A new study from scientists at the McGill University and Carnegie Mellon University urges their academic peers to be wary of trying to predict human behavior using social media, according to an AJC.com report on Dec. 1.
The researchers note that thousands of papers are published every year that use social media data to inform and justify decisions and investments such as predicting how movies will do at the box office. However, McGill and Carnegie Mellon researchers warned different social media platforms attract different demographics, so it is difficult to get a handle on what the population as a whole is thinking.
One example they used to get their point across is that young female-dominated Pinterest wouldn’t necessarily be the best indicator on how well a primarily male-targeted movie will do. They also note a site’s design, like the absence of a ‘”dislike” button on Facebook, can cause some variance in results.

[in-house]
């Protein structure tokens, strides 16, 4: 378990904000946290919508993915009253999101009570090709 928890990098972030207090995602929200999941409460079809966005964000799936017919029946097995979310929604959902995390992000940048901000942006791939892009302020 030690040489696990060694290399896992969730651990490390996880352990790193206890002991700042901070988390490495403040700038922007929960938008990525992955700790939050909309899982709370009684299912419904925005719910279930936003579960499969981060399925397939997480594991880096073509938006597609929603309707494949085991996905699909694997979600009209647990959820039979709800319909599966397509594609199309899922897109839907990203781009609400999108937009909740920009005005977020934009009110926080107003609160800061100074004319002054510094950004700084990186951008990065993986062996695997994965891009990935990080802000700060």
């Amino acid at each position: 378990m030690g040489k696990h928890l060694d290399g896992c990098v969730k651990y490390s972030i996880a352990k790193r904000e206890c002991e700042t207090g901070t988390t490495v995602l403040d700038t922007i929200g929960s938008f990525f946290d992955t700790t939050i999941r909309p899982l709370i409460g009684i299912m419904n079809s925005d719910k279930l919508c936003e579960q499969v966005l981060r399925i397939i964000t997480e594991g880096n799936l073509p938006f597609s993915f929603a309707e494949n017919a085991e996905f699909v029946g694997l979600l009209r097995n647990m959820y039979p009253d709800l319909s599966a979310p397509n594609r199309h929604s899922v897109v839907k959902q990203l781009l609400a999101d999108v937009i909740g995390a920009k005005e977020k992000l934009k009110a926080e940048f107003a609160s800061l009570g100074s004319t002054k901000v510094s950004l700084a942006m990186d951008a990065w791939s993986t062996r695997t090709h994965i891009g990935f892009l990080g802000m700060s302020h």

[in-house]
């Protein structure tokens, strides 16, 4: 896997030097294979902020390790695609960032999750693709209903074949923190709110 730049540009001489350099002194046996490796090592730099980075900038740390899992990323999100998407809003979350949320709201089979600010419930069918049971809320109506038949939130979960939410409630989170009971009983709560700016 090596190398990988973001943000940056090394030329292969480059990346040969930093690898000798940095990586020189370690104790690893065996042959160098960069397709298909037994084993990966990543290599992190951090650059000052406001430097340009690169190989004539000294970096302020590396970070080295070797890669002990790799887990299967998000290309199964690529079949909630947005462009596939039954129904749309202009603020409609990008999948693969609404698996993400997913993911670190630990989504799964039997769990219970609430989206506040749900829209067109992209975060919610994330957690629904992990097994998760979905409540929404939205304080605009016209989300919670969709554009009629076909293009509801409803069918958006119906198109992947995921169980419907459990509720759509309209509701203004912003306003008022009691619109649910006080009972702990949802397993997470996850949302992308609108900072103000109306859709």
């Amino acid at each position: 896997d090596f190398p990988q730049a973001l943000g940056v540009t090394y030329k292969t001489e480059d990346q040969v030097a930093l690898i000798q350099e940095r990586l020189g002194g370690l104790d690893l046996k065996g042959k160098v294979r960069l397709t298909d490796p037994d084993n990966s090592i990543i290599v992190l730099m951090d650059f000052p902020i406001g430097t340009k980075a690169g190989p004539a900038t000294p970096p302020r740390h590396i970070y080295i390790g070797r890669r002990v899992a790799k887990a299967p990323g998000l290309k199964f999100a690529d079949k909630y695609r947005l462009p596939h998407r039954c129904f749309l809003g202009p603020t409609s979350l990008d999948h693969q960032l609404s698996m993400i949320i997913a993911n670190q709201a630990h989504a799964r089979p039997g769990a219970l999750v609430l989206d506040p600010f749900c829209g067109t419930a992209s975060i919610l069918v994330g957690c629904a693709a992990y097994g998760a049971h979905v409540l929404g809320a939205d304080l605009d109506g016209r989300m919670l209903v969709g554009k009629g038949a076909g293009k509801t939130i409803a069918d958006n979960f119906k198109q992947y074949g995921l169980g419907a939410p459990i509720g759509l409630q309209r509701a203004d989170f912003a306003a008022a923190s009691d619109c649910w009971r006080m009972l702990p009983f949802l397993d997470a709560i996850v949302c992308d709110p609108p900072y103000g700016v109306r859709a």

Another recent example of social media based research is a Facebook study done by the University of California and Cornell University that looked at how the social network impacted its user’s emotions. Facebook manipulated the newsfeeds of some of its users and researchers found those who were exposed to negative content had negative posts and vice versa. But, when the study came out, a lot of people were pretty mad Facebook had been messing with their newsfeeds.
AJC.com reported that researchers are not trying to discredit the social media studies, however, they are saying scientists need to find way to correct the biases that come along with the research in order to come up with more accurate results.
“The common thread in all these issues is the need for researchers to be more acutely aware of what they’re actually analyzing when working with social media data,” computer scientist Derek Ruths said in an interview.